Silver Chips Online

National News Round Up for Sept. 17 - Sept. 24

By Sarah Harper, Online News Editor and Allison Daitch, Online Managing Editor
September 24, 2011
This is not original reporting. All information has been compiled from CNN, ABC, The New York Times and The Washington Post. Silver Chips Online posts this news summary to provide readers with a forum for discussion.

Washington D.C.
President Obama announced Friday that states can apply to have provisions of the No Child Left Behind Act waived. Courtesy of ABC
President Obama announced Friday that states can apply to have provisions of the No Child Left Behind Act waived.

Sept. 23 President Obama offered to waive provisions of the No Child Left Behind Act, which has been at the heart of educational controversy for nearly a decade. As early as this November, the Department of Education will allow states to apply for the removal of test standards, the expansion of state input in school and district curriculums and the increase of flexibility in federal education spending. Successful applicants will also be relieved from the 2014 deadline for statewide math and reading proficiency. The Obama administration intends to eliminate these provisions on a state-by-state basis and build local education systems that are "college and career ready."

Little Rock, Arkansas
Sept. 22 The Butler Centre for Arkansas History and Genealogy discovered a moon rock from the Apollo 17 mission amongst the files of former President Bill Clinton. The stone, one of the 50 Goodwill Moon Rocks presented to each state, is worth an estimated $10 million and has been in the state's possession since 1976, when Clinton's gubernatorial predecessor, David Pryor, was in office. A worker found the valuable gift in box labeled "Arkansas flag plaque" while he was cataloging over 2,000 boxes stored in the library's archives. The director of the Central Arkansas Library System will work with the governor's office and the Clinton Foundation to decide where the moon rock should be kept.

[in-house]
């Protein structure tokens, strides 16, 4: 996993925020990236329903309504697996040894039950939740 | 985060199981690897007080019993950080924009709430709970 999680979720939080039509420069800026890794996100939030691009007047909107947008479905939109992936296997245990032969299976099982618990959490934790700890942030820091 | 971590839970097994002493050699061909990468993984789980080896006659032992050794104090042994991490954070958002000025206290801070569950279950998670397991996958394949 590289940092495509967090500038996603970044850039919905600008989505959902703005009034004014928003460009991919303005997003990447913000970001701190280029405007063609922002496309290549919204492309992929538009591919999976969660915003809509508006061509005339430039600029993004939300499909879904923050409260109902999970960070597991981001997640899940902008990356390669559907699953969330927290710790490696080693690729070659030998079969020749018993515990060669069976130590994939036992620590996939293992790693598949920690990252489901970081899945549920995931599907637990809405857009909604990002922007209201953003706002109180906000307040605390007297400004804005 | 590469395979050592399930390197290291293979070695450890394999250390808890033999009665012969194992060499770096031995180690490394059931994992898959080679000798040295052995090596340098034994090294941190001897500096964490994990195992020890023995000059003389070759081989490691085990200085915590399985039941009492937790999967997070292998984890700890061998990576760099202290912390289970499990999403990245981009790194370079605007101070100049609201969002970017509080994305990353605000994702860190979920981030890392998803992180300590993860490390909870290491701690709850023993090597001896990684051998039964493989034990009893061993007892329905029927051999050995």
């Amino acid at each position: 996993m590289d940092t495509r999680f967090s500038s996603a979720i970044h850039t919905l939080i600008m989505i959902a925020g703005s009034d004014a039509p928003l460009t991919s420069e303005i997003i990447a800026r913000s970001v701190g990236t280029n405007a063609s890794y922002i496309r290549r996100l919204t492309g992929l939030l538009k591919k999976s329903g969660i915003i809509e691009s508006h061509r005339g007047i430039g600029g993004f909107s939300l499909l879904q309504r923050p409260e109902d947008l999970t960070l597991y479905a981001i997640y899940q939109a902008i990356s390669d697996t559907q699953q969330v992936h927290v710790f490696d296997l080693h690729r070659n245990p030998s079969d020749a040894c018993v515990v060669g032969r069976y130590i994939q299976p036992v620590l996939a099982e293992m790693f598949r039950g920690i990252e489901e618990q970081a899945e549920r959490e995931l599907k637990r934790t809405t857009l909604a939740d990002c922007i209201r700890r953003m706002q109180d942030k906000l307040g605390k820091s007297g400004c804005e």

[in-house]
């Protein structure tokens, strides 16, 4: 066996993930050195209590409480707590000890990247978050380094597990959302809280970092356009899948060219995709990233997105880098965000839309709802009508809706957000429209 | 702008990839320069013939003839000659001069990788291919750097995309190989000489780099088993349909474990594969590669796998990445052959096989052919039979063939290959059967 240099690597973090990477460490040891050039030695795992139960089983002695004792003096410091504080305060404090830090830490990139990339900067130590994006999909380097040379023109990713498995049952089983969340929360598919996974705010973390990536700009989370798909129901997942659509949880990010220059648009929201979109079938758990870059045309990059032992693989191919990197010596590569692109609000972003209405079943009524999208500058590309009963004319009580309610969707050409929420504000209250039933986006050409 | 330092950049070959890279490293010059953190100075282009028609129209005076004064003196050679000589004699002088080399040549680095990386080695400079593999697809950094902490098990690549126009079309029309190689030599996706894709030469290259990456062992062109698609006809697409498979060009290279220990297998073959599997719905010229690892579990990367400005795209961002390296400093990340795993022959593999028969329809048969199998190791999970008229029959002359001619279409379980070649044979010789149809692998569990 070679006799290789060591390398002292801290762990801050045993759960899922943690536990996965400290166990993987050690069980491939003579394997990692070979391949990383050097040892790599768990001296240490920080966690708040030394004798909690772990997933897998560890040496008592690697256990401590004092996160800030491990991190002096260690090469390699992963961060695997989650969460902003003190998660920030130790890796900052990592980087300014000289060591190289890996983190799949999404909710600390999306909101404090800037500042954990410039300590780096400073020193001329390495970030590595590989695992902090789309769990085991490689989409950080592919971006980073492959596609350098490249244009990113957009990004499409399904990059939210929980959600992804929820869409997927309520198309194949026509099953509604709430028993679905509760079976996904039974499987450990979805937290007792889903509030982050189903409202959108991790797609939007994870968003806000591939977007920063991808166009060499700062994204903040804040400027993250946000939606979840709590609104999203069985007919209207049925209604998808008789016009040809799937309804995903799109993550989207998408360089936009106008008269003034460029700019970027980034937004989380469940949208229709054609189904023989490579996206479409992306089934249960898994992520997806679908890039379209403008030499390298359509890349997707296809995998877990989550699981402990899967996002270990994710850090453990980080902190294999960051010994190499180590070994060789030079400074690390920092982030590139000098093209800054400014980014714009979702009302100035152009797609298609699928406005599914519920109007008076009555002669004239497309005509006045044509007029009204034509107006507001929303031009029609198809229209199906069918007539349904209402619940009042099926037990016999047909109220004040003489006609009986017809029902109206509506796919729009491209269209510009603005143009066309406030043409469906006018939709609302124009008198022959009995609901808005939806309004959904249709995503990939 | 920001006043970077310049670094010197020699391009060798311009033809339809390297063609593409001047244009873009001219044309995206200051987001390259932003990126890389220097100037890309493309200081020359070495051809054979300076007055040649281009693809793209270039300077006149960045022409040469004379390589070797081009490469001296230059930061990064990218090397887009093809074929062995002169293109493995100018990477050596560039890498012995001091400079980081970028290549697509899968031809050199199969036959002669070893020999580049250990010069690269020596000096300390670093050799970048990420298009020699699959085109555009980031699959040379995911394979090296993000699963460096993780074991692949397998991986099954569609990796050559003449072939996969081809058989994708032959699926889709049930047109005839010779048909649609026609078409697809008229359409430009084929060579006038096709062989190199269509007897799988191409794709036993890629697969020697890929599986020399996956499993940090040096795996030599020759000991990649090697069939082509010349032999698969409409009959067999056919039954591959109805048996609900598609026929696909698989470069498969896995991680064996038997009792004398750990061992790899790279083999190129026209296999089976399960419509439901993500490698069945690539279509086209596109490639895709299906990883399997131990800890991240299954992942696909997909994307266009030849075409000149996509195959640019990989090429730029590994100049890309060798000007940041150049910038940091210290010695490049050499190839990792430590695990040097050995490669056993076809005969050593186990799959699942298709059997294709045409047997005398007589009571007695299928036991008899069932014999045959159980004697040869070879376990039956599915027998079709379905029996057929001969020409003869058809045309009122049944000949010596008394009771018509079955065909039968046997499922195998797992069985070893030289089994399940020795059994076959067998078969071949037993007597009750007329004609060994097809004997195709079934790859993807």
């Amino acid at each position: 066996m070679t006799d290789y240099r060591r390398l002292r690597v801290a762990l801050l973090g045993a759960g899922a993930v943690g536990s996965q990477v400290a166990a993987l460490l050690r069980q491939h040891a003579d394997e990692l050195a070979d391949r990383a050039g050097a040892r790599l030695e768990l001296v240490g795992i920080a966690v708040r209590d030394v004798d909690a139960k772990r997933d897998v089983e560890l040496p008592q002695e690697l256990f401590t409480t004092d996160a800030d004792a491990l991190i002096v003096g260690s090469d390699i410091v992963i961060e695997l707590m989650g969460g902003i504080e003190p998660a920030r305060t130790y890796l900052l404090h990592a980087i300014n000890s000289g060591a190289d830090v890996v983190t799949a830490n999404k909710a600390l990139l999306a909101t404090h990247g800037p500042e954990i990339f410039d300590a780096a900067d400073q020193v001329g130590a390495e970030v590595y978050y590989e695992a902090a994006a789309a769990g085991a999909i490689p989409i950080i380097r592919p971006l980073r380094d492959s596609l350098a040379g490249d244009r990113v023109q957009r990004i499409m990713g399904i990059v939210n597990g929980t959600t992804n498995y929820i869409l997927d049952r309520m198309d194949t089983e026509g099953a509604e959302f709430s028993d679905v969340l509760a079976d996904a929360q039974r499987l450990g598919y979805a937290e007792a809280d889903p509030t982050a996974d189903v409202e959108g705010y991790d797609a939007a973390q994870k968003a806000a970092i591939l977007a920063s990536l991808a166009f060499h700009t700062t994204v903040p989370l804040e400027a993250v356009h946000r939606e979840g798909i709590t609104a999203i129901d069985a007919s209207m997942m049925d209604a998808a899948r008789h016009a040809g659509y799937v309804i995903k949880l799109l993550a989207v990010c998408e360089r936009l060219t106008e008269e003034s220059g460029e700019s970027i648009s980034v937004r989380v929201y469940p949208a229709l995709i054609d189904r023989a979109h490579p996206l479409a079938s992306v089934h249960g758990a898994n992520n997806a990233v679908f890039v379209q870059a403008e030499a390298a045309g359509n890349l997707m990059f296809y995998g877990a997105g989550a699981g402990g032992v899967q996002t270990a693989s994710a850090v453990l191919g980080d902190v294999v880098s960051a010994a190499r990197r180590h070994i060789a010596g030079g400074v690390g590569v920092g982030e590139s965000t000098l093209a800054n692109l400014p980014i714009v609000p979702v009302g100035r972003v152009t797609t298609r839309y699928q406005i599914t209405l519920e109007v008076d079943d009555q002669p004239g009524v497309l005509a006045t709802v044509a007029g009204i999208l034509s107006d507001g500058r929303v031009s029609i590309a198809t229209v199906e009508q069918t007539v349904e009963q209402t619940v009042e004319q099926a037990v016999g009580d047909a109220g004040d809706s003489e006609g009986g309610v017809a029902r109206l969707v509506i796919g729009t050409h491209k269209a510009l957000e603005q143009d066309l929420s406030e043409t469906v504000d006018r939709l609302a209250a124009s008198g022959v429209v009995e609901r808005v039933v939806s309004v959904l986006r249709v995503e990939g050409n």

Atlanta, Georgia
Controversy and protests struck Georgia with the decision to execute Troy Davis. Courtesy of the Guardian U.K.
Controversy and protests struck Georgia with the decision to execute Troy Davis.

Sept. 21 The Georgia Board of Pardons and Paroles denied Troy Davis' request for the reconsideration of his parole. Davis was convicted of killing an off-duty police officer in 1989. Since the trial, seven of the key witnesses in his conviction have contradicted their testimonies and there was no physical evidence to prove him guilty. Davis' attorney tried multiple times to relieve his client from his position on death row. The last request for the reconsideration of parole was an effort made hours before Davis' scheduled death on Wednesday night. Previous requests from Davis' attorney included a request for Davis to sit for a polygraph test, which was also rejected.

Washington, D.C.
Sept. 20 Eighteen years after the "Don't Ask Don't Tell" policy began, the Pentagon has formally repealed the ban on gay military members. The president and military leaders decided to end the ban in late September. Enlistees are now permitted to reveal their sexual orientation without fear of consequences. The Defense Department has formed a zero tolerance policy for anti-gay behavior, as it already has in place for gender, racial and religious discrimination. Troops who were discharged under the ban and who are eager to reenlist will be allowed to if they meet the qualifications. President Obama has always opposed the ban and began work on repealing the policy from the start of his term.

http://silverchips.mbhs.edu/story/11099